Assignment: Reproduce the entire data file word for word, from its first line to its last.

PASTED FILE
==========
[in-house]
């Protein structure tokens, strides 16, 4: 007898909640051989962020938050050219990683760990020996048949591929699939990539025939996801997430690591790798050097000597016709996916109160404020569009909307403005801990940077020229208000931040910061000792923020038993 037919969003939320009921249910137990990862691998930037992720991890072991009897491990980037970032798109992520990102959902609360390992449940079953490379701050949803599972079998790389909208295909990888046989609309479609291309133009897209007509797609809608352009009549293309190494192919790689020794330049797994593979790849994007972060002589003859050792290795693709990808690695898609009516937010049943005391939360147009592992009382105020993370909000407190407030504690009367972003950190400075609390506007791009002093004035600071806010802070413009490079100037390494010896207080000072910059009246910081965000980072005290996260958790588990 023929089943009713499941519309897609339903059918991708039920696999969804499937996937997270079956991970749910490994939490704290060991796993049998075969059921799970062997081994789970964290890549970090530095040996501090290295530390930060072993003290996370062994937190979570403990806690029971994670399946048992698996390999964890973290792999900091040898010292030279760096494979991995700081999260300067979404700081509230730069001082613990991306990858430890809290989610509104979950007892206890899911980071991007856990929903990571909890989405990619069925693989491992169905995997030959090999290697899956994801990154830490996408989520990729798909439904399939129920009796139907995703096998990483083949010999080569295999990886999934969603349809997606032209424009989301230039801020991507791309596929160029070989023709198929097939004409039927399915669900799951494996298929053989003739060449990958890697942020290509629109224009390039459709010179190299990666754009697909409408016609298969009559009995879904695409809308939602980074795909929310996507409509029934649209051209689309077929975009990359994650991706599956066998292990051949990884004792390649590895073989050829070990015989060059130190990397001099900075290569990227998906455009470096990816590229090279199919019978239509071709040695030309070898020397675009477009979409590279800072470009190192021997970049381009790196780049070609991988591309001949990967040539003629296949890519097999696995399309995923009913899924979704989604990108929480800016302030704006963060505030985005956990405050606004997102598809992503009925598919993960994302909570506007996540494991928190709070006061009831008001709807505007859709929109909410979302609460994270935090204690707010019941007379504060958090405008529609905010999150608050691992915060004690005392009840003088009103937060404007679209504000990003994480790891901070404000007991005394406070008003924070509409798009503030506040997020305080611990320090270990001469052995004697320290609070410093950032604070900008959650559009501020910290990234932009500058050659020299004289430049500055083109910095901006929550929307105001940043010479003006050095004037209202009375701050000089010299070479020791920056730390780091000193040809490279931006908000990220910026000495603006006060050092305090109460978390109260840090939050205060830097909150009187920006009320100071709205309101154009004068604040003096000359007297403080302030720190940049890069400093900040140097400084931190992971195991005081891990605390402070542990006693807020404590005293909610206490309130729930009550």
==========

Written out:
[in-house]
């Protein structure tokens, strides 16, 4: 007898909640051989962020938050050219990683760990020996048949591929699939990539025939996801997430690591790798050097000597016709996916109160404020569009909307403005801990940077020229208000931040910061000792923020038993 037919969003939320009921249910137990990862691998930037992720991890072991009897491990980037970032798109992520990102959902609360390992449940079953490379701050949803599972079998790389909208295909990888046989609309479609291309133009897209007509797609809608352009009549293309190494192919790689020794330049797994593979790849994007972060002589003859050792290795693709990808690695898609009516937010049943005391939360147009592992009382105020993370909000407190407030504690009367972003950190400075609390506007791009002093004035600071806010802070413009490079100037390494010896207080000072910059009246910081965000980072005290996260958790588990 023929089943009713499941519309897609339903059918991708039920696999969804499937996937997270079956991970749910490994939490704290060991796993049998075969059921799970062997081994789970964290890549970090530095040996501090290295530390930060072993003290996370062994937190979570403990806690029971994670399946048992698996390999964890973290792999900091040898010292030279760096494979991995700081999260300067979404700081509230730069001082613990991306990858430890809290989610509104979950007892206890899911980071991007856990929903990571909890989405990619069925693989491992169905995997030959090999290697899956994801990154830490996408989520990729798909439904399939129920009796139907995703096998990483083949010999080569295999990886999934969603349809997606032209424009989301230039801020991507791309596929160029070989023709198929097939004409039927399915669900799951494996298929053989003739060449990958890697942020290509629109224009390039459709010179190299990666754009697909409408016609298969009559009995879904695409809308939602980074795909929310996507409509029934649209051209689309077929975009990359994650991706599956066998292990051949990884004792390649590895073989050829070990015989060059130190990397001099900075290569990227998906455009470096990816590229090279199919019978239509071709040695030309070898020397675009477009979409590279800072470009190192021997970049381009790196780049070609991988591309001949990967040539003629296949890519097999696995399309995923009913899924979704989604990108929480800016302030704006963060505030985005956990405050606004997102598809992503009925598919993960994302909570506007996540494991928190709070006061009831008001709807505007859709929109909410979302609460994270935090204690707010019941007379504060958090405008529609905010999150608050691992915060004690005392009840003088009103937060404007679209504000990003994480790891901070404000007991005394406070008003924070509409798009503030506040997020305080611990320090270990001469052995004697320290609070410093950032604070900008959650559009501020910290990234932009500058050659020299004289430049500055083109910095901006929550929307105001940043010479003006050095004037209202009375701050000089010299070479020791920056730390780091000193040809490279931006908000990220910026000495603006006060050092305090109460978390109260840090939050205060830097909150009187920006009320100071709205309101154009004068604040003096000359007297403080302030720190940049890069400093900040140097400084931190992971195991005081891990605390402070542990006693807020404590005293909610206490309130729930009550």